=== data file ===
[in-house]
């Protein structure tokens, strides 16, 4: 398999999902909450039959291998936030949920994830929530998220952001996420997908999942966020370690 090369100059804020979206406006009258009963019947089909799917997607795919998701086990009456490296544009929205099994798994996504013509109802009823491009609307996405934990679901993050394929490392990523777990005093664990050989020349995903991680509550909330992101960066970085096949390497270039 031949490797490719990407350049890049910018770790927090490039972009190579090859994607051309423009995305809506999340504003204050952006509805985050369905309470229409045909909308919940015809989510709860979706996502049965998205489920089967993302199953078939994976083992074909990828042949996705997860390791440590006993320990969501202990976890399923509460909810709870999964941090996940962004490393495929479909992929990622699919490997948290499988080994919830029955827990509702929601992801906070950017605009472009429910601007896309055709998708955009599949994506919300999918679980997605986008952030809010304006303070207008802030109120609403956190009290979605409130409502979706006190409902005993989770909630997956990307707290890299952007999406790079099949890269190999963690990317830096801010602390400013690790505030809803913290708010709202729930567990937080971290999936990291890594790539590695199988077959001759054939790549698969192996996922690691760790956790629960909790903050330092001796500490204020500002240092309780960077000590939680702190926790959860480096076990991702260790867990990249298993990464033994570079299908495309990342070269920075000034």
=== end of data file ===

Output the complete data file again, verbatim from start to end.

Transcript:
[in-house]
């Protein structure tokens, strides 16, 4: 398999999902909450039959291998936030949920994830929530998220952001996420997908999942966020370690 090369100059804020979206406006009258009963019947089909799917997607795919998701086990009456490296544009929205099994798994996504013509109802009823491009609307996405934990679901993050394929490392990523777990005093664990050989020349995903991680509550909330992101960066970085096949390497270039 031949490797490719990407350049890049910018770790927090490039972009190579090859994607051309423009995305809506999340504003204050952006509805985050369905309470229409045909909308919940015809989510709860979706996502049965998205489920089967993302199953078939994976083992074909990828042949996705997860390791440590006993320990969501202990976890399923509460909810709870999964941090996940962004490393495929479909992929990622699919490997948290499988080994919830029955827990509702929601992801906070950017605009472009429910601007896309055709998708955009599949994506919300999918679980997605986008952030809010304006303070207008802030109120609403956190009290979605409130409502979706006190409902005993989770909630997956990307707290890299952007999406790079099949890269190999963690990317830096801010602390400013690790505030809803913290708010709202729930567990937080971290999936990291890594790539590695199988077959001759054939790549698969192996996922690691760790956790629960909790903050330092001796500490204020500002240092309780960077000590939680702190926790959860480096076990991702260790867990990249298993990464033994570079299908495309990342070269920075000034």